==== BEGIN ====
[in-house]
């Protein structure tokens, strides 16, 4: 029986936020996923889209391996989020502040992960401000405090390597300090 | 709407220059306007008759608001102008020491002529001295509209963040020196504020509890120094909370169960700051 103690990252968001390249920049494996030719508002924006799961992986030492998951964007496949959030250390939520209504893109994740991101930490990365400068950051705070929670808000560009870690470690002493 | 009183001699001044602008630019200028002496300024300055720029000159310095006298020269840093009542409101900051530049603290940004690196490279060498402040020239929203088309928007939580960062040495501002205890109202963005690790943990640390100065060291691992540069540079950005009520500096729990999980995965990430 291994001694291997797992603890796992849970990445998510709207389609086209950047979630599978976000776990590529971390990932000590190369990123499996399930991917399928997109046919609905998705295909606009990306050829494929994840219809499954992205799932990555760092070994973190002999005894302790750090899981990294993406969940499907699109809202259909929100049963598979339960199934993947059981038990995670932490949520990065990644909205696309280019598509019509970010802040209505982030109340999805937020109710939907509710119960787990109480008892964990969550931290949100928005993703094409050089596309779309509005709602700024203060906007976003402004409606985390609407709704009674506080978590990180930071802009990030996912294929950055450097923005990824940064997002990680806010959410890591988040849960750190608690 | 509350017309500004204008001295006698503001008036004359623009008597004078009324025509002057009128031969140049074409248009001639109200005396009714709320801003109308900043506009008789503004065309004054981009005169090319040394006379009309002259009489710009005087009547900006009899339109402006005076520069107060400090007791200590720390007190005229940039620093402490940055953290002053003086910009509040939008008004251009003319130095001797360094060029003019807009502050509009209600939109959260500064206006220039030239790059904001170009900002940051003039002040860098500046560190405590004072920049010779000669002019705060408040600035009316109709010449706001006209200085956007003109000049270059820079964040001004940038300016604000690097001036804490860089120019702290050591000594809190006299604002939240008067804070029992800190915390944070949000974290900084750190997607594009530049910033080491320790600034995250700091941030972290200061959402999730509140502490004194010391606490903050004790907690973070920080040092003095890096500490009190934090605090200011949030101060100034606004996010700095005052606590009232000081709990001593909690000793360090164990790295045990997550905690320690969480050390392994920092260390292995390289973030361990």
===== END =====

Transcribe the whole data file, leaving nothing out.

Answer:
[in-house]
């Protein structure tokens, strides 16, 4: 029986936020996923889209391996989020502040992960401000405090390597300090 | 709407220059306007008759608001102008020491002529001295509209963040020196504020509890120094909370169960700051 103690990252968001390249920049494996030719508002924006799961992986030492998951964007496949959030250390939520209504893109994740991101930490990365400068950051705070929670808000560009870690470690002493 | 009183001699001044602008630019200028002496300024300055720029000159310095006298020269840093009542409101900051530049603290940004690196490279060498402040020239929203088309928007939580960062040495501002205890109202963005690790943990640390100065060291691992540069540079950005009520500096729990999980995965990430 291994001694291997797992603890796992849970990445998510709207389609086209950047979630599978976000776990590529971390990932000590190369990123499996399930991917399928997109046919609905998705295909606009990306050829494929994840219809499954992205799932990555760092070994973190002999005894302790750090899981990294993406969940499907699109809202259909929100049963598979339960199934993947059981038990995670932490949520990065990644909205696309280019598509019509970010802040209505982030109340999805937020109710939907509710119960787990109480008892964990969550931290949100928005993703094409050089596309779309509005709602700024203060906007976003402004409606985390609407709704009674506080978590990180930071802009990030996912294929950055450097923005990824940064997002990680806010959410890591988040849960750190608690 | 509350017309500004204008001295006698503001008036004359623009008597004078009324025509002057009128031969140049074409248009001639109200005396009714709320801003109308900043506009008789503004065309004054981009005169090319040394006379009309002259009489710009005087009547900006009899339109402006005076520069107060400090007791200590720390007190005229940039620093402490940055953290002053003086910009509040939008008004251009003319130095001797360094060029003019807009502050509009209600939109959260500064206006220039030239790059904001170009900002940051003039002040860098500046560190405590004072920049010779000669002019705060408040600035009316109709010449706001006209200085956007003109000049270059820079964040001004940038300016604000690097001036804490860089120019702290050591000594809190006299604002939240008067804070029992800190915390944070949000974290900084750190997607594009530049910033080491320790600034995250700091941030972290200061959402999730509140502490004194010391606490903050004790907690973070920080040092003095890096500490009190934090605090200011949030101060100034606004996010700095005052606590009232000081709990001593909690000793360090164990790295045990997550905690320690969480050390392994920092260390292995390289973030361990």